Changes coming to parking, patios in downtown Raleigh

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Raleigh City Council voted for new policies on parking and patio seating downtown (WTVD)

Get ready to pay when you visit downtown Raleigh.

In a unanimous vote Tuesday, the Raleigh City Council approved a $5 flat rate parking fee for downtown city-owned decks two nights of the week.



Mayor Nancy McFarlane said she's been talking with downtown business owners who tell her charging for parking every night of the week would not only hurt their bottom line, but downtown's growth as well.

"I'd like to propose that we sort of ease into the idea of starting to pay for parking downtown," McFarlane told the council.

The mayor proposed charging "5 at 5," meaning charging drivers who park in city-owned decks $5 starting at 5 p.m. on Fridays and Saturdays only.

City staff clarified that anyone parking before 5 p.m. would be charged the hourly rate in addition to the $5 flat fee when they leave.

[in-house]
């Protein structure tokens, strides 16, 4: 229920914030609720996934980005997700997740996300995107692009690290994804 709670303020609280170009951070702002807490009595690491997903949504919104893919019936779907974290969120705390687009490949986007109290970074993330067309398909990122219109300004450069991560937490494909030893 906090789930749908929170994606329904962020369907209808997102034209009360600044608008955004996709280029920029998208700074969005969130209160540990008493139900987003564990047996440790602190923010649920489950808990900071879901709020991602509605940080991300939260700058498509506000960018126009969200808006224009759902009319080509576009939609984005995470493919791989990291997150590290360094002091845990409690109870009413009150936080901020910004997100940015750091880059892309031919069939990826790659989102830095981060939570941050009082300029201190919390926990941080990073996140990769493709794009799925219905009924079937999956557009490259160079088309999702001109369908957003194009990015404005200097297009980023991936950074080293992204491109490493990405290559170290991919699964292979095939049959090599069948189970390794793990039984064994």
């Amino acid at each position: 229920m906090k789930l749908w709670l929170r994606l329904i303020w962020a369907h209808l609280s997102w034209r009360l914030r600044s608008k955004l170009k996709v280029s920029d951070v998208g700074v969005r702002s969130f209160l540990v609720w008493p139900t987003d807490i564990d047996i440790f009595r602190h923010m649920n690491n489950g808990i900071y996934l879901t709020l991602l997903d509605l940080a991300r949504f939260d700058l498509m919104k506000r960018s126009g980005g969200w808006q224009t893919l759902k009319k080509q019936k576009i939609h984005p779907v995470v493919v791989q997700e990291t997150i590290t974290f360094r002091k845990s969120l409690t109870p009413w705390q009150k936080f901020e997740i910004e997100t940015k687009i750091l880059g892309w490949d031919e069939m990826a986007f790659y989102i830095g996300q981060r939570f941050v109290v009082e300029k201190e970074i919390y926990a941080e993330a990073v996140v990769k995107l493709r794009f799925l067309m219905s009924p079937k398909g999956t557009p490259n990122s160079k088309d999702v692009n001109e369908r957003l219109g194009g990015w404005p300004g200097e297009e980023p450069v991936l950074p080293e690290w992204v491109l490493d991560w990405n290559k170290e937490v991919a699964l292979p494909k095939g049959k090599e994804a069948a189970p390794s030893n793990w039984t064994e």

"It will affect the number of folks that come down Friday and Saturday night but at least it's just Friday and Saturday night when downtown's busiest," said David Meeker, Co-Owner Busy Bee Cafe and Trophy Brewing Co.

The fees kick in Dec. 31.

Council also voted 6-2 Tuesday, to push back the closing time for downtown businesses' patios to 2 a.m. on weekends, loosening the outdoor seating restriction it approved in August.



Councilors, with the exception of Wayne Maiorano and Kay Crowder who voted in opposition, also approved a staff recommendation to hire two more inspectors to enforce the city's outdoor seating ordinance.

The council is sending a hotly-debated component of the ordinance, a requirement that businesses install stanchions to rope off their clientele along the public sidewalks, to the Appearance Commission for further review.



Staff will also reevaluate the restriction that restaurant and bar owners maintain space for only one customer per 15 square feet.

McFarlane said she has been talking with business owners throughout the last 90 days that the ordinance has been enforced, and understands the requirement is too restrictive.

"I don't think Rome was built in a day and I know this kind of issue's gonna take time," said Zack Medford, a downtown restaurant and bar owner who's led he charge against patio restrictions. "But, the thing is that Raleigh and city council's listening to this community and we're taking steps to fix these problems while working together."

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